The Standardized Hypertension Treatment and Prevention Project pilots were undertaken as a proof-of-concept to evaluate the feasibility of implementing evidence-based clinical interventions at the primary health care level. The aim was to strengthen health systems and to improve the quality of care of NCDs, specifically CVD, using hypertension as an entry point, in LMICs. The results of the pilot sites were promising with increases in blood pressure control rates, development of registries for improved care, and improved prescribing practices. Key elements of the Standardized Hypertension Management approach including the use of standardized treatment algorithms, improved access to medications and improved clinical monitoring systems have now been included in a more comprehensive global initiative for CVD prevention and treatment. The Global HEARTS initiative to reduce heart attack and strokes will support the implementation of the HEARTS technical package, a set of six technical and operational interventions to scale-up CVD management at the primary healthcare level. These include Healthy lifestyle counselling, Evidence-based treatment protocols, Access to essential medicines and technologies, Risk based management, Team based care and task sharing and Systems for monitoring. The Global HEARTS Initiative is being led by the World Health Organization in collaboration with the U.S. Centers for Disease Control and Prevention, PAHO, the World Heart Federation, the World Stroke Organization, the International Society of Hypertension, the World Hypertension League and other partners [15].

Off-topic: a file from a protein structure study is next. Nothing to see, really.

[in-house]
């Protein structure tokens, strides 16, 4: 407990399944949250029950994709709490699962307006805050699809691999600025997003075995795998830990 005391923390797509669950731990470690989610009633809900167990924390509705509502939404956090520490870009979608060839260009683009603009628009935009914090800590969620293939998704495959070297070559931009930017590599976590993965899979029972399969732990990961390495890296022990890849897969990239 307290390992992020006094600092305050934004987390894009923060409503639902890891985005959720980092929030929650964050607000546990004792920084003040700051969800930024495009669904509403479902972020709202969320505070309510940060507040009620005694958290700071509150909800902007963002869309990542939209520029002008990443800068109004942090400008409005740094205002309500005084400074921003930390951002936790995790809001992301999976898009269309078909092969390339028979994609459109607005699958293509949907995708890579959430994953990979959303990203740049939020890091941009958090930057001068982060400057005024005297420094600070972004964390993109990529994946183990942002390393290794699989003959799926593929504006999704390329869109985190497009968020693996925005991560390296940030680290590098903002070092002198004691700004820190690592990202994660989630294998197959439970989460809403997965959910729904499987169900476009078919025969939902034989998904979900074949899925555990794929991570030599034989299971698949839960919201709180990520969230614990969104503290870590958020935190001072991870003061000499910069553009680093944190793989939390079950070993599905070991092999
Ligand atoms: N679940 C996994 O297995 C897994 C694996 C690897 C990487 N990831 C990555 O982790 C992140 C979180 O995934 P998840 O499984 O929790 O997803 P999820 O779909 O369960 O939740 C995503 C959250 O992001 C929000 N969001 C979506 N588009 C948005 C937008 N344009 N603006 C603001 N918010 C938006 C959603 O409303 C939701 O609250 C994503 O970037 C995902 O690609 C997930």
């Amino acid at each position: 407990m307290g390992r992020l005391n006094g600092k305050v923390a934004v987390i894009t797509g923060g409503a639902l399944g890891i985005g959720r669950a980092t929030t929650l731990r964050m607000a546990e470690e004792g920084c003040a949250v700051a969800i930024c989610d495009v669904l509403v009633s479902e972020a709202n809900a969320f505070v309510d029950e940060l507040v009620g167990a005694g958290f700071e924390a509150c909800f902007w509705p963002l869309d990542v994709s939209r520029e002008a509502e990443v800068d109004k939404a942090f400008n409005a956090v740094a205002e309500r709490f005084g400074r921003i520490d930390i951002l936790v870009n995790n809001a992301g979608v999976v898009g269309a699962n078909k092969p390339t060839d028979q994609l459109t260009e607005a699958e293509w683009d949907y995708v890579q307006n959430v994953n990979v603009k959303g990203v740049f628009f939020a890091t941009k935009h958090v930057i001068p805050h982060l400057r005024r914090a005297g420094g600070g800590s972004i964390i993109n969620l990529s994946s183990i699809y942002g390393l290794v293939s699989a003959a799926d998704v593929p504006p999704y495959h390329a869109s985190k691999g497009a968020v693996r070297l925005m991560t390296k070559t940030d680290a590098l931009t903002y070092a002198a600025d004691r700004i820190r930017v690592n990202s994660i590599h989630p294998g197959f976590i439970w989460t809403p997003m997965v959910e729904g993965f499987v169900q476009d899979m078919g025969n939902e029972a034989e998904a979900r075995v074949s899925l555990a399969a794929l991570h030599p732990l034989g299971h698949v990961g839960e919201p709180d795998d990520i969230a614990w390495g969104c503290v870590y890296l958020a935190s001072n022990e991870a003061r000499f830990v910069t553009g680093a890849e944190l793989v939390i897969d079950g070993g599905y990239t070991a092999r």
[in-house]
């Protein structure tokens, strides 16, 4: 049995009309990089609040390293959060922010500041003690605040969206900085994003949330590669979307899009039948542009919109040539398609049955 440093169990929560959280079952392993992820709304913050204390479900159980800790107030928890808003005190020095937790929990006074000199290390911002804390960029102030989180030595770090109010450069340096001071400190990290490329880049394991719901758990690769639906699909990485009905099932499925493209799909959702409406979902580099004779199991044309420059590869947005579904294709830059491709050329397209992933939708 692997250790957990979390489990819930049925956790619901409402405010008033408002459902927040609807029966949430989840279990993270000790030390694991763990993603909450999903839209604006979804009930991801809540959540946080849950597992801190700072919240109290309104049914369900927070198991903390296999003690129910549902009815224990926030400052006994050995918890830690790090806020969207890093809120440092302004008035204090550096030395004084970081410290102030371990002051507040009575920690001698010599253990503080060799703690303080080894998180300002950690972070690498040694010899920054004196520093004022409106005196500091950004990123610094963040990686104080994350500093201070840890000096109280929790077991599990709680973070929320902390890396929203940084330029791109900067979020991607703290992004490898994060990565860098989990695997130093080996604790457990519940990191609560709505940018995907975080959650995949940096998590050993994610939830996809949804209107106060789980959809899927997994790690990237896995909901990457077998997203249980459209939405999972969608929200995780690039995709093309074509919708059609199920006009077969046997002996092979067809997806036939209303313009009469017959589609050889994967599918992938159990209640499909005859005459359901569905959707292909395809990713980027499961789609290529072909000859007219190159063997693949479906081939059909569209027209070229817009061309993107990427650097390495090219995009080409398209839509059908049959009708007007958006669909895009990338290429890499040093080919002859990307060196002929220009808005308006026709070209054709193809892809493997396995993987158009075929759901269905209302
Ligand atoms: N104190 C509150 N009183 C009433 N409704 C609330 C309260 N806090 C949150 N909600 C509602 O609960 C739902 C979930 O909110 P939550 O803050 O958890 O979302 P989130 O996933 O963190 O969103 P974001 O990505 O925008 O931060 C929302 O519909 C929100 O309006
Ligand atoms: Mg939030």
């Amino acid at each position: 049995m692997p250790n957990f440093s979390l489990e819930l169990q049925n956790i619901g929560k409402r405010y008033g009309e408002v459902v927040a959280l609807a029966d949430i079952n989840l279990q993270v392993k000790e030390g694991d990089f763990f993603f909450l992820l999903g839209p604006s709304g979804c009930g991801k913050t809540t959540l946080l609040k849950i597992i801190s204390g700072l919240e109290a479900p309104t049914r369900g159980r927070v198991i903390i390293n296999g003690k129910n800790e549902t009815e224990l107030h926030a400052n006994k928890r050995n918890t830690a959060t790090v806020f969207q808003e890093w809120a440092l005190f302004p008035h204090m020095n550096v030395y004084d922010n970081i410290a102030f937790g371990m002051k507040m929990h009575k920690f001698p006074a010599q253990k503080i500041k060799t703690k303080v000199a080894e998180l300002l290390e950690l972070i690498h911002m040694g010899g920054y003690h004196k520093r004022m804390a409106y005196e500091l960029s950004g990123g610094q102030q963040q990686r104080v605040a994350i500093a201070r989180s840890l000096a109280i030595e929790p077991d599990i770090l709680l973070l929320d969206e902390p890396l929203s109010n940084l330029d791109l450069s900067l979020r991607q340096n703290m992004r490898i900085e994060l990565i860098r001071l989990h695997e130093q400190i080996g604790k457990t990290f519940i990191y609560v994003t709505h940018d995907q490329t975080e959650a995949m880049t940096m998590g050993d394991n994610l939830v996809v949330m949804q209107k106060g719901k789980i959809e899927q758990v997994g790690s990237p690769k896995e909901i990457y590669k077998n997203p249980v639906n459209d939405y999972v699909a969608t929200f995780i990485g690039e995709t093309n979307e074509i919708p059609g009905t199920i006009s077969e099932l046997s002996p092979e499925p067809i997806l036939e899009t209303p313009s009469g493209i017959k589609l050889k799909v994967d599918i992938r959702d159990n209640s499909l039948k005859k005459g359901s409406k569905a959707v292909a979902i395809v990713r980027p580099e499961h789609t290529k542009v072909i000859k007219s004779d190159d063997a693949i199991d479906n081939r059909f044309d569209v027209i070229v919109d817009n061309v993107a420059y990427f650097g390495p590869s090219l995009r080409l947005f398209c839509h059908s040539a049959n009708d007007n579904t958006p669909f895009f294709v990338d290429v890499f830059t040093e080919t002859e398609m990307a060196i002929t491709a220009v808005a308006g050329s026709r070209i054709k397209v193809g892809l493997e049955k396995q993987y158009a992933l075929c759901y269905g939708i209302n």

We would like to acknowledge the Standardized Hypertension Treatment and Prevention Network for their contributions to the development of this framework. Members include: Alma Adler, World Heart Federation; Sonia Y. Angell, New York City Department of Health and Mental Hygiene; Samira Asma, CDC; Michele Bashin, Public Health Institute; Rafael Bengoa, Minister of Health, Basque Region; Ana Isabel Barrientos Castro, Sociedad Interamericana de Cardiología and Sociedad Centroamericana de Cardiología; Barbara Bowman, CDC; Francis Burnett, Organization of Eastern Caribbean States; Jose Castro, PAHO; Norman Campbell, World Hypertension League; Beatriz Marcet Champagne, InterAmerican Heart Foundation; Kenneth Connell, University of West Indies; Jose De Gracia, Martin Didier, Caribbean Cardiac Society; Donald DiPette, University of South Carolina; Maria Cristina Escobar, Chile Ministry of Health; Daniel Ferrante, Argentina Ministry of Health; Thomas Gaziano, Harvard School of Public Health; Marino Gonzalez, Universidad Simon Bolivar; Sir Trevor Hassell, Health Caribbean Coalition; Anselm Hennis, PAHO; Rafael Hernandez, Universidad Centroccidental Lisandro Alvarado, Venezuela; Maryam Hinds, Barbados Drug Service; Marc Jaffe, Kaiser Permenante; Fernando Lanas, Universidad de La Frontera, Chile; Patricio Lopez-Jaramillo, Latin American Society of Hypertension; Fleetwood Loustalot, CDC; Ben Lumley, Public Health England; Javier Maldonado, Colombia Ministry of Health; Thelma Nelson, National Health Fund; Jose Miguel do Nascimento Junior, Brazil Ministry of Health; Pedro Ordunez, PAHO; Marcelo Orias, Latin American Society of Nephrology and Hypertension; Jose Ortellado, Latin American Society of Internal Medicine; Pragna Patel, CDC; Jacqueline Poselli, Venezuela Foro Farmaceutico de Las Américas; Agustin Ramirez, International Society of Hypertension; Lynn Silver, Public Health Institute; Donald Simeon, Caribbean Cardiac Society; Valerie Steinmetz, Public Health Institute; Kathryn Taubert, ; Honorable Alvina Reynolds, St. Lucia Ministry of Health; Hilary Wall, CDC; Jamie Waterall, Public Health England; Fernando Wyss, Interamerican Society of Cardiology; Amy Valderrama, CDC; Jose Fernando Valderrama, Colombia Ministry of Health; and Fernando Lanas Zanetti, Interamerican Society of Cardiology.